Christ’s Parables Validate Christian Fantasy
Christ’s Parables a Seed Source
At heart Christ’s parables are the seed source of my Christian fantasy. All of my stories to one degree or another have a parabolic quality.
The word parable is used 47 times in the gospels in relation to Christ’s interaction with people. The Greek word for parable is defined as a similitude; a fictitious narrative conveying a moral. Christ’s parables were generally allegorical short stories with a moral.
The root word from which the word parable comes from has the meaning of “to cast alongside.” The idea is casting a fictitious story alongside the realities of life in a reflective sense. In other words, the fictitious story reflects common life. That was the nature of Christ’s parables. He told stories to apply truth to life. On that basis Christ’s parables validate good Christian fantasy fiction.
Good Christian Fantasy Fiction
I suppose the problem is that not all Christian fantasy is good Christian fantasy. My concept of good Christian fantasy is story that stays true to core biblical truth, to the character and teaching of Christ. Good Christian fantasy is not preachy. It is story informed by the realities of life while grounded in a solid Christian worldview. That is what I strive for when I write a story.
I will highlight two of my books that of course are different from Christ’s parables, but on the other hand capture the essence of story grounded in Christ’s character and teaching without preaching: The Helot (1st book in the Accidental Heroes series), and Once Upon a Knight (several stories that form one larger story). I have not solicited reviews or purchased reviews (yes, some authors actually do purchase reviews). The following are unedited reviews (other than a couple of typos) posted at Amazon of the two books mentioned.
Review of The Helot posted by Fire Dad ^6 on February 21, 2016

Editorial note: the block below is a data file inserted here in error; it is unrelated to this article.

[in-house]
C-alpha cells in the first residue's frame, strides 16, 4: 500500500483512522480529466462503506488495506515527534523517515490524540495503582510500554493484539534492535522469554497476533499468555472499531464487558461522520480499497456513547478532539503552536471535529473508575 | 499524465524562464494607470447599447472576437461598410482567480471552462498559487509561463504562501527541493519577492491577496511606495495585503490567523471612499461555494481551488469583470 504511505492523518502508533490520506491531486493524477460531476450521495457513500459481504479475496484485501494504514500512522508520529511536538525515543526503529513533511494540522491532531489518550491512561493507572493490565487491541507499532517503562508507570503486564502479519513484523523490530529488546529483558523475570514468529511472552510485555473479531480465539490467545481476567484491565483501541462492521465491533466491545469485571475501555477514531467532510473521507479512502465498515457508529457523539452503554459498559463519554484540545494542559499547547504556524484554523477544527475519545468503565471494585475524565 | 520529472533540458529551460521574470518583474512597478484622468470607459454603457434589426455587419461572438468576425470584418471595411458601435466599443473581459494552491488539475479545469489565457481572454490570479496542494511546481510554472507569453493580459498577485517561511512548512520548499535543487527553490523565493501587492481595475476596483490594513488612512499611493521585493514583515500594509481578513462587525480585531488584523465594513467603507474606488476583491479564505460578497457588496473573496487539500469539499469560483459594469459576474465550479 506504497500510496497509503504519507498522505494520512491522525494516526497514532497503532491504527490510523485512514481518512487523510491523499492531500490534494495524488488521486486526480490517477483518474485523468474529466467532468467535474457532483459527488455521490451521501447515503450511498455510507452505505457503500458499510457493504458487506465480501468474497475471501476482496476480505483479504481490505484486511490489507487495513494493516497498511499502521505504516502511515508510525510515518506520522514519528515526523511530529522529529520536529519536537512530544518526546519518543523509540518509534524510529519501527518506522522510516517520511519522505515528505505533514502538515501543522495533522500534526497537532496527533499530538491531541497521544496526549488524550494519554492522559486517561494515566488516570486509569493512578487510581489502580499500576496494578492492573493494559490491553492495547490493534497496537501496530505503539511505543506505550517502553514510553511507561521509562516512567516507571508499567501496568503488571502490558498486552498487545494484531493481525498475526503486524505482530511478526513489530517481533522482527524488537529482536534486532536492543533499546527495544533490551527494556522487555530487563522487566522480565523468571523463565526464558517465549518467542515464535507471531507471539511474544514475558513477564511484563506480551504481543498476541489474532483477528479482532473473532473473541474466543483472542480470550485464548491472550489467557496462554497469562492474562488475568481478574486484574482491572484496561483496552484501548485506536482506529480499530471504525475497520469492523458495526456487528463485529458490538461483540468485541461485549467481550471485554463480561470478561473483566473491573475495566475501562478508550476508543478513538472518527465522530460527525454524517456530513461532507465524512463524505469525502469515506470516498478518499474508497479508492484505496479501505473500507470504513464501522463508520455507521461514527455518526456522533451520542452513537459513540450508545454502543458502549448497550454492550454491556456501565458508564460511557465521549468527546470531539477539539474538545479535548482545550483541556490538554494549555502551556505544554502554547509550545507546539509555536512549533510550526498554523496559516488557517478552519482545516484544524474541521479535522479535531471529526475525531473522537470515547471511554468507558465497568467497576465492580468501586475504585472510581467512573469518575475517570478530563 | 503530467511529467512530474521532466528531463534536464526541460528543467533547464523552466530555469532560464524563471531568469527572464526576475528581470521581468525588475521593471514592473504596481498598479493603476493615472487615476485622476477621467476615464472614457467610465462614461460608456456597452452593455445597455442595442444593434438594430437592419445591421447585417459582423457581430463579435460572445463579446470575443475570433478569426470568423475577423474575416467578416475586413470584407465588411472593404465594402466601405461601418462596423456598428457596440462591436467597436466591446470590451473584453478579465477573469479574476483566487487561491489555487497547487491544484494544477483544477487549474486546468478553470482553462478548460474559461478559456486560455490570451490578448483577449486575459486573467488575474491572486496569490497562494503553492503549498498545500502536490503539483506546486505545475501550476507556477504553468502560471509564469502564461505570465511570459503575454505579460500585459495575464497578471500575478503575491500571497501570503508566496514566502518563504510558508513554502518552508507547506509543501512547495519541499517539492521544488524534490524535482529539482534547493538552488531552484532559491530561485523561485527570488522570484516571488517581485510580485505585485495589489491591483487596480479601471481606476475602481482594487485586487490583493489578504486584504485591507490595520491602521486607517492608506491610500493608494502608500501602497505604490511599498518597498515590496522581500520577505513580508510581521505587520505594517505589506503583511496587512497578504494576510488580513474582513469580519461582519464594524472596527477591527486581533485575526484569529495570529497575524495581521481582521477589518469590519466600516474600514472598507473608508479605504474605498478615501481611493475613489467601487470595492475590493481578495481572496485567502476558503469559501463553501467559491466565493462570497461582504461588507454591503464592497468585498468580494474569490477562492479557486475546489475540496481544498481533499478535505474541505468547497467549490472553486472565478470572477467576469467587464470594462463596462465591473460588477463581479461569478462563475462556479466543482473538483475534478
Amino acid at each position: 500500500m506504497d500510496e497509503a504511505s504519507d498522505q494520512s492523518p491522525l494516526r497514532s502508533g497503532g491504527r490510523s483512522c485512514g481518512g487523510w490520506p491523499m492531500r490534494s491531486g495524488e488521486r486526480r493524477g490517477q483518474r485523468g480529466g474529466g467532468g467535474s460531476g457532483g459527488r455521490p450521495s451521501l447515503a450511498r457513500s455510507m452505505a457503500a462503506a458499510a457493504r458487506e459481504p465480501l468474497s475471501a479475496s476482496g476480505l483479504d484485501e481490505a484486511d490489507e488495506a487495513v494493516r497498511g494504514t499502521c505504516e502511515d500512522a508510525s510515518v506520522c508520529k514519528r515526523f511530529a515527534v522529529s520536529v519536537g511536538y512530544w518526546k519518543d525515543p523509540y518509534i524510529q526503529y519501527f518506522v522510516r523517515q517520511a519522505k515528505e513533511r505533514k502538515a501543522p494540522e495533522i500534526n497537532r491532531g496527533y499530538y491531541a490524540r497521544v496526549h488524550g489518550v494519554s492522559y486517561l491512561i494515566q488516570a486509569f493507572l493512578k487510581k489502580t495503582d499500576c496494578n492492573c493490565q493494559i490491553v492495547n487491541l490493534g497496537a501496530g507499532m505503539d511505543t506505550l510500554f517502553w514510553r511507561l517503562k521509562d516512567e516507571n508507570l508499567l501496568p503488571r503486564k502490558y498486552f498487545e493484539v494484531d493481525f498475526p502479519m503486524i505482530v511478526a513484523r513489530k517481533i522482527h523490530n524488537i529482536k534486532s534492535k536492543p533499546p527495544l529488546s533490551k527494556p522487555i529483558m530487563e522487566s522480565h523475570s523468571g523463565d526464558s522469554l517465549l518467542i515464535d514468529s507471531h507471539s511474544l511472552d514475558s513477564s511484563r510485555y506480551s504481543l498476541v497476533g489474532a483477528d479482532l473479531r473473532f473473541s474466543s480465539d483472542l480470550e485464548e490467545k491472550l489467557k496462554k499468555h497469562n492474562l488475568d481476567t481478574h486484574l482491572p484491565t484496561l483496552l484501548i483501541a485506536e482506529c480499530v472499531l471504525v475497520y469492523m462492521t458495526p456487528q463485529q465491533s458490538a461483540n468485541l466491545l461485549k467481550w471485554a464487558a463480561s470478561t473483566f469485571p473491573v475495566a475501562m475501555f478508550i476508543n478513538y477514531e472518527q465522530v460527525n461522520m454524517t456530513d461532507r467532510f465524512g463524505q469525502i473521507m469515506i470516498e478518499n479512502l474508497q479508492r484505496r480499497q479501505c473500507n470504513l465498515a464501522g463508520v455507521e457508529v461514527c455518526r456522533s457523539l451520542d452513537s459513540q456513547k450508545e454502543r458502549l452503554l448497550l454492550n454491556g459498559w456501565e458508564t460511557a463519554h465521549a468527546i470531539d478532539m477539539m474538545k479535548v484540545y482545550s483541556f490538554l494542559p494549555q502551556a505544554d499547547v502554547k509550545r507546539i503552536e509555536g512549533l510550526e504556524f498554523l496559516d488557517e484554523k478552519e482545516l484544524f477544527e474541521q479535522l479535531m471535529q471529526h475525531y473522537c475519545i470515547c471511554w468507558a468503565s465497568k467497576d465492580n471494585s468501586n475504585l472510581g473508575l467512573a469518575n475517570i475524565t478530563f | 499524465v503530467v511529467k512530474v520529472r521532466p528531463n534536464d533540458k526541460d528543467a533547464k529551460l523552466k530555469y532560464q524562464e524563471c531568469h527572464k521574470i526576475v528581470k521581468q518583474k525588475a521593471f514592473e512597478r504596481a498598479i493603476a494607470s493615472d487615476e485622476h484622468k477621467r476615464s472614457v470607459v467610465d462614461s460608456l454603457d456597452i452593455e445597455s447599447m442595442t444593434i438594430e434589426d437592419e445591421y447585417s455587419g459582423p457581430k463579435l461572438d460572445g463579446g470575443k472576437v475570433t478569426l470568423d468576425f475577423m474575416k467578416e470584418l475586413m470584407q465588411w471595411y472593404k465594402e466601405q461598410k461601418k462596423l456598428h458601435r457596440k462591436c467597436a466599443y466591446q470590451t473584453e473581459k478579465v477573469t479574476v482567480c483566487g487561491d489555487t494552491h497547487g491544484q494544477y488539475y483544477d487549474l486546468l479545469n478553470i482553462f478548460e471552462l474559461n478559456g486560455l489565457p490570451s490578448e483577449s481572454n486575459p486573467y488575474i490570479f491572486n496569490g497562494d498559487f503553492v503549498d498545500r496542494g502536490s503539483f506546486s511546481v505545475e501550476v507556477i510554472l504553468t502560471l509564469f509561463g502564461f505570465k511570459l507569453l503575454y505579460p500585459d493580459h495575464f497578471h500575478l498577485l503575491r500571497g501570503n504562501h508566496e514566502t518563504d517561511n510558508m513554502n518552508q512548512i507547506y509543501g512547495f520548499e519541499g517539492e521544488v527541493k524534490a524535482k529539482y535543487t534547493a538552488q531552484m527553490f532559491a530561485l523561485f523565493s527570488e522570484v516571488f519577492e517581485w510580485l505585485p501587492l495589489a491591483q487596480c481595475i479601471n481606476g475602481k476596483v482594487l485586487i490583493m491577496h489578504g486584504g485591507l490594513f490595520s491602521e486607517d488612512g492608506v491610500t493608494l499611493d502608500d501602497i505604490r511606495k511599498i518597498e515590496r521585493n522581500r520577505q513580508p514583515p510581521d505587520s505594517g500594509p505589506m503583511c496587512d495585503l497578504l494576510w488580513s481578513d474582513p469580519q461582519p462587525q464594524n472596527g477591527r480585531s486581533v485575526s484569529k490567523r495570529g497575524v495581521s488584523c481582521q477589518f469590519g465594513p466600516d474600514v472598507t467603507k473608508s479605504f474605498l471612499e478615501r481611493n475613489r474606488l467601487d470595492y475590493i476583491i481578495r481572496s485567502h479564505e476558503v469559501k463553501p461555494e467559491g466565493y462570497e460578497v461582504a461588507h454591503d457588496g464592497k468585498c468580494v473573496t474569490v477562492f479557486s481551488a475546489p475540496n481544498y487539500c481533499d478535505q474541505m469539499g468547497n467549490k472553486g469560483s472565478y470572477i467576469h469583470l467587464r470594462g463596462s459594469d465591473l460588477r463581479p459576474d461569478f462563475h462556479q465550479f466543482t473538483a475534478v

Format: Kindle Edition Verified Purchase – Fire Dad gave The Helot 4 Stars
The Helot is book one of a series of Christian Fantasy/Adventure books. The main character, Tor, is interesting. He is a miffit, which the author described as something like a cross between an elf and a dwarf. Thinking back to Lord of the Rings, this brought an interesting conflict between the races to mind for me. Tor is a likable character that is stronger than he knows and is a good uncommon hero that you can root for and be glad that you did.
The world is well described and easy to follow along. There are some interesting creatures and people that Tor meets throughout the book as well that make it an enjoyable read. There is a fair amount of tension in this book that not only keeps you guessing, but it did a good job of engaging me to the point that I felt invested in the story.
It is well written and an enjoyable read. I’m looking forward to reading more books in the series and seeing what adventures Tor will go on next. If you’re a fan of fantasy, or if you are looking for something fun and different to read, then this is a great book for you, I really enjoyed it and would recommend it.
A fun fantasy novel with a lovable main character. You will enjoy going on the journey with him.
Review of Once Upon a Knight by B. Ann on November 18, 2014
Format: Kindle Edition – B. Ann gave Once Upon a Knight 5 Stars
A fairy tale-type fantasy, the story will appeal to young people as well as adults who love a good adventure story about overcoming odds and finding the abundance of God’s goodness in the most unexpected places!
Aphendle, or “Ash” as he is commonly known, the story’s protagonist, is believable and extremely likeable. He is the hero we all want at times in our life……one who is able, through his total dependence on Adonel (God), intelligence and his gift of extraordinary logic to solve problems that no one else could solve. The story does not preach Christianity, but it certainly incorporates its principles….what a refreshing change of pace for the reader in this post-modern world of corrupted morals!
His adventures take you to mystical realms of fantasy creatures and places, to imaginary worlds where anything is possible! The story intrigued me, page after page, and left me wanting a sequel to Ash’s life exploits.
I see elements of C.S. Lewis’ creative genius in every one of John Edgell’s stories, which we rarely see in works of fantasy these days.
Engage with me. What are your thoughts with regard to the relationship of Christ’s parables and the writing of good Christian fantasy fiction? Do you see any correlation? How would you define good Christian fantasy? Which Christian authors would you personally recommend?